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What kind of a relationship is this?

By on July 15, 2014
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Some thoughts on the intersection between game design and marketing from Deputy Editor Zoya Street. 

Some relationships are a flash in the pan. I’m not just talking about romances; even a friendship can be a passionate affair that lasts for no longer than a weekend and then fades to little more than a memory. They burn bright and they burn fast. Some are less intense, but longer lasting: you don’t spend all your time with each other, but you send each other a couple of messages a day and spend quality time together at regular intervals. And then there are those relationships that give structure to your life for years to come.

I see a lot of indie games that are beautiful little design objects, carefully constructed for a perfect experience of playfulness, but with little thought put into the longer-term relationship between the player and the software. Sometimes that’s okay: not all relationships are meant to last. But some games would make great companions over a longer period of time, if only they had been designed with a relationship in mind.

It’s understandable if little thought goes into relationship design. There used to be a clearer road map for this: an arcade game was a fleeting indulgence that was portioned out in minute-long bursts, and a console game was a product that you bought up-front because you knew it was going to deliver dozens of hours’ worth of entertainment. And if it didn’t deliver on that, you could trade it in and buy something else.

Now the terrain is much more open, and the old road maps might not suit your audience or your game. There are lots of different ways that a game might fit into someone’s life. A few minutes of action-packet puzzling every couple of hours, a new adventure every day, a big multiplayer session every other weekend, or a pervasive hobby that includes spectatorship and strategising outside of direct play sessions.

Even when developers understand how to build games with a longer-term player relationship, it’s not common for them to communicate this relationship between player and software in their press emails. The focus is always on the core gameplay, which makes sense to an extent — when all is said and done, that’s what most people think that games are. The problem is that a lot of interesting human stories get lost when you just focus on the nuts and bolts. Ignoring the relationship makes a game less interesting to me as a writer, and harder for me to care about as a player.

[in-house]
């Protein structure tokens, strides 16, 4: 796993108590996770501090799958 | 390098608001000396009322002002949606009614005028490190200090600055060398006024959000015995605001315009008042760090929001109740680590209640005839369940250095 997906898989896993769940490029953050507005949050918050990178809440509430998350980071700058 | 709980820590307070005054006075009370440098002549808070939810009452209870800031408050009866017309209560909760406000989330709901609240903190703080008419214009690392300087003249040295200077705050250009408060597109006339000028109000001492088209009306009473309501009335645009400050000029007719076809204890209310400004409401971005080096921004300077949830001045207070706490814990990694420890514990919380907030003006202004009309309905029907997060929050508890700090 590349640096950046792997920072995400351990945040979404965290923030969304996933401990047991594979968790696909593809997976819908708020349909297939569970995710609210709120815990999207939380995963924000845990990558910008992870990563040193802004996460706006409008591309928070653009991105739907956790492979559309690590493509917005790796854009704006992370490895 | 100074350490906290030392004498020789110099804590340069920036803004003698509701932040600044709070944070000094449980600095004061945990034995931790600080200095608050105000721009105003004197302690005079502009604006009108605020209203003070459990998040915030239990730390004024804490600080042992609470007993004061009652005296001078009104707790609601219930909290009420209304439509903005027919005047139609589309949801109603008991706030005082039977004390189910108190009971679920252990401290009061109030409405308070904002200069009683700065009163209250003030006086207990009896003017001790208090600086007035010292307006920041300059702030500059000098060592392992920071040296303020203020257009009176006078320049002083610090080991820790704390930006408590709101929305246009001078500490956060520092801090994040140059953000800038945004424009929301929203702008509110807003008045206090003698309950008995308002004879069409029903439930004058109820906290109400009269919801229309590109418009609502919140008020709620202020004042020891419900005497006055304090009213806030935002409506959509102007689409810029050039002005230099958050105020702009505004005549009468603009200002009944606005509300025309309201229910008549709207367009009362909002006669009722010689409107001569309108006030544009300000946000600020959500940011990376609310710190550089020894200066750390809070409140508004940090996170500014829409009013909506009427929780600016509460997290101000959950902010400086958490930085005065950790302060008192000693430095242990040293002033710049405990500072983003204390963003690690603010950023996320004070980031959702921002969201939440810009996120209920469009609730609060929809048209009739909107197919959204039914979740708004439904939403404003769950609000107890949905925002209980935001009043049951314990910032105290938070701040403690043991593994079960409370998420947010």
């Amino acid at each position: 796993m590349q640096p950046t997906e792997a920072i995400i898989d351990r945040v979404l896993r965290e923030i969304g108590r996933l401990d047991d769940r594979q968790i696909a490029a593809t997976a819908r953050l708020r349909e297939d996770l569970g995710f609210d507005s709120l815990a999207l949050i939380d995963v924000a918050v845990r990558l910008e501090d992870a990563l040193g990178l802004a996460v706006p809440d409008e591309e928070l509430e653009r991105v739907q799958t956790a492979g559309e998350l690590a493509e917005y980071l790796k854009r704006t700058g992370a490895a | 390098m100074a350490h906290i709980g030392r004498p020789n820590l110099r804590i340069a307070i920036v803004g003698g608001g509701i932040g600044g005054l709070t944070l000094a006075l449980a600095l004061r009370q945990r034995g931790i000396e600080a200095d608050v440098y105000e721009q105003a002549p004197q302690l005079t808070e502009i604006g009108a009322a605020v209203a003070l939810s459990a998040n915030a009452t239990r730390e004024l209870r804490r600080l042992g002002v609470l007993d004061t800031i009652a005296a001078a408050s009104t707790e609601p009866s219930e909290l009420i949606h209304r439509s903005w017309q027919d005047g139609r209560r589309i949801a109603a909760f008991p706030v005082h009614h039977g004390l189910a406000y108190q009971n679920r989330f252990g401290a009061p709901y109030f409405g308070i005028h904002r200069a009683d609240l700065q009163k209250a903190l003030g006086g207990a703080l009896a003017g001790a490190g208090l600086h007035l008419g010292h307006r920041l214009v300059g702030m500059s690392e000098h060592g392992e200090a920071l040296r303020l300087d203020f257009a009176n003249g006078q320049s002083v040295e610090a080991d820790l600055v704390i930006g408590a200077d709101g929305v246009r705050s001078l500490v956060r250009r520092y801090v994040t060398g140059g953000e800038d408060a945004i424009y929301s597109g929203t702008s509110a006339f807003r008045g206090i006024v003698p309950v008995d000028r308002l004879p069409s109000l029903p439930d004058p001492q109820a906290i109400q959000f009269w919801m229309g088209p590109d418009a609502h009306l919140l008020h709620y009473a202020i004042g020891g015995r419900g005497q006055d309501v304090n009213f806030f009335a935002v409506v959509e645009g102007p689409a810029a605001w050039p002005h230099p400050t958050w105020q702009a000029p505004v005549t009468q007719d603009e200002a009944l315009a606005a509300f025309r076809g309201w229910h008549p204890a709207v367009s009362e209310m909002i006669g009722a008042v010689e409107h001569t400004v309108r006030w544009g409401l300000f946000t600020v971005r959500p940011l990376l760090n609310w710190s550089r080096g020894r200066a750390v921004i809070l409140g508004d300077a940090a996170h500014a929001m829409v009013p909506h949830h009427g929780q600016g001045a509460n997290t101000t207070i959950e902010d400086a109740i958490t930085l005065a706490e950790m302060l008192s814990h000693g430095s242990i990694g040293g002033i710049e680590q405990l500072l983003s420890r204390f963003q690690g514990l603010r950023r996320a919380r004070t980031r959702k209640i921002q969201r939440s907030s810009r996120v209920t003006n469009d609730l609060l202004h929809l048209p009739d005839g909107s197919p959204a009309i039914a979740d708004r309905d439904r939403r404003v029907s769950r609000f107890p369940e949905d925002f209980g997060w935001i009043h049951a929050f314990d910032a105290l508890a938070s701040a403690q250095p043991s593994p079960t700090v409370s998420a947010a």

As a designer, there are lots of things you can do to get better at designing relationships. If your game is free-to-play, be generous to your players, rather than making them feel squeezed or pushed into monetising. Celebrate them every time they return to your game. Don’t rely on manipulative psychological tricks. Think critically and creatively not just about how a game works internally, but how it fits into your players’ lives. This isn’t wishy-washy: the actual results of your design decisions are testable, not just through metrics, but through good community management.

When you’ve designed your games as relationships, you’ve created something that you can tell people about. This makes your job as a marketer much easier.

About Zoya Street

I’m responsible for all written content on the site. As a freelance journalist and historian, I write widely on how game design and development have changed in the past, how they will change in the future, and how that relates to society and culture as a whole. I’m working on a crowdfunded book about the Dreamcast, in which I treat three of the game-worlds it hosted as historical places. I also write at and The Borderhouse.